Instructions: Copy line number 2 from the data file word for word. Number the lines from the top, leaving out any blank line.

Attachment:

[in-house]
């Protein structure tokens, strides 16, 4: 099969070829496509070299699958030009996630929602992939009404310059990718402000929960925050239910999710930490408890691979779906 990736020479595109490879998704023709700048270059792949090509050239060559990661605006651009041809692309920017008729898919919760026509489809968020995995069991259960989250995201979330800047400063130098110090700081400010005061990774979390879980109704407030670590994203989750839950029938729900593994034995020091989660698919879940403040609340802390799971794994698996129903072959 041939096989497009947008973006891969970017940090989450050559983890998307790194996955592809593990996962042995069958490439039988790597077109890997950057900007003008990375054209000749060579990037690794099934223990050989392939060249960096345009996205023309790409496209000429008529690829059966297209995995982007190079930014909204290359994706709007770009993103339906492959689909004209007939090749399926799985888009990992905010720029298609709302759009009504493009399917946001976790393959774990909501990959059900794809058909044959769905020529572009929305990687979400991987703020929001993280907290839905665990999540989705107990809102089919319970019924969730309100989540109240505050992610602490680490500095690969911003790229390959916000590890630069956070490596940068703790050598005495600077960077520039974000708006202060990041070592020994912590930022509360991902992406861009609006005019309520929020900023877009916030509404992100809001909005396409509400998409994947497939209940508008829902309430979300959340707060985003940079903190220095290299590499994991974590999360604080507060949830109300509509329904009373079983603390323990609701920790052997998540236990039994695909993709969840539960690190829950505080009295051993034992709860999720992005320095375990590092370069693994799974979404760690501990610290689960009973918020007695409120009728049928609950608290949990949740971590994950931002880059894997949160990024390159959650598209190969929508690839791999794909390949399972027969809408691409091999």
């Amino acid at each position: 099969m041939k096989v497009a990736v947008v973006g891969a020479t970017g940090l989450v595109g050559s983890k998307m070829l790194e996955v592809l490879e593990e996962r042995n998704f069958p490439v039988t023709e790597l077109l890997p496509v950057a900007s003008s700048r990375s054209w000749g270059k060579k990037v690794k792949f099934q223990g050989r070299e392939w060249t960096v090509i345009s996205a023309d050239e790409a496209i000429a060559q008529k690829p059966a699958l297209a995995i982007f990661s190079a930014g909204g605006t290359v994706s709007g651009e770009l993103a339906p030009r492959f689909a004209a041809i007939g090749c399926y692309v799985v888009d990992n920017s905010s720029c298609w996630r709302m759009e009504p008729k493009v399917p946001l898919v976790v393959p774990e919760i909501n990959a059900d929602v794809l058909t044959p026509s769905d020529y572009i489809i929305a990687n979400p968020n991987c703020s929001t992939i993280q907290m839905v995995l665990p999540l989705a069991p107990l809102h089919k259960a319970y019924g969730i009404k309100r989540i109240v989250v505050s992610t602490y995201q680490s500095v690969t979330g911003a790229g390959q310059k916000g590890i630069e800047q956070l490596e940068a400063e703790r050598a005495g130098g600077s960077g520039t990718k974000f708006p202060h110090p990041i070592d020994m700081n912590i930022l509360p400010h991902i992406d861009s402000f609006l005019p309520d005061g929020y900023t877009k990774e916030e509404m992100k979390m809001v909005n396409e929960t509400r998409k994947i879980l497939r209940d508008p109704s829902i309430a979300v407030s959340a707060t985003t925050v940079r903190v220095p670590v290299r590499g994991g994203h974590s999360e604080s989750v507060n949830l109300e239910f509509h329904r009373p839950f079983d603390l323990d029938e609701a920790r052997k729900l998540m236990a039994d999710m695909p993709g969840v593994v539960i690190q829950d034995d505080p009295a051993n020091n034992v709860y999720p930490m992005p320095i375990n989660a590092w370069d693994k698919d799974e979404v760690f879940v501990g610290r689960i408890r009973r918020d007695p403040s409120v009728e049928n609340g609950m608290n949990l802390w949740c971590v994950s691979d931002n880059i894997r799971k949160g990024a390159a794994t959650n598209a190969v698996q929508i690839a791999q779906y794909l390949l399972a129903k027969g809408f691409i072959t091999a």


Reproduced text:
């Protein structure tokens, strides 16, 4: 099969070829496509070299699958030009996630929602992939009404310059990718402000929960925050239910999710930490408890691979779906 990736020479595109490879998704023709700048270059792949090509050239060559990661605006651009041809692309920017008729898919919760026509489809968020995995069991259960989250995201979330800047400063130098110090700081400010005061990774979390879980109704407030670590994203989750839950029938729900593994034995020091989660698919879940403040609340802390799971794994698996129903072959 041939096989497009947008973006891969970017940090989450050559983890998307790194996955592809593990996962042995069958490439039988790597077109890997950057900007003008990375054209000749060579990037690794099934223990050989392939060249960096345009996205023309790409496209000429008529690829059966297209995995982007190079930014909204290359994706709007770009993103339906492959689909004209007939090749399926799985888009990992905010720029298609709302759009009504493009399917946001976790393959774990909501990959059900794809058909044959769905020529572009929305990687979400991987703020929001993280907290839905665990999540989705107990809102089919319970019924969730309100989540109240505050992610602490680490500095690969911003790229390959916000590890630069956070490596940068703790050598005495600077960077520039974000708006202060990041070592020994912590930022509360991902992406861009609006005019309520929020900023877009916030509404992100809001909005396409509400998409994947497939209940508008829902309430979300959340707060985003940079903190220095290299590499994991974590999360604080507060949830109300509509329904009373079983603390323990609701920790052997998540236990039994695909993709969840539960690190829950505080009295051993034992709860999720992005320095375990590092370069693994799974979404760690501990610290689960009973918020007695409120009728049928609950608290949990949740971590994950931002880059894997949160990024390159959650598209190969929508690839791999794909390949399972027969809408691409091999």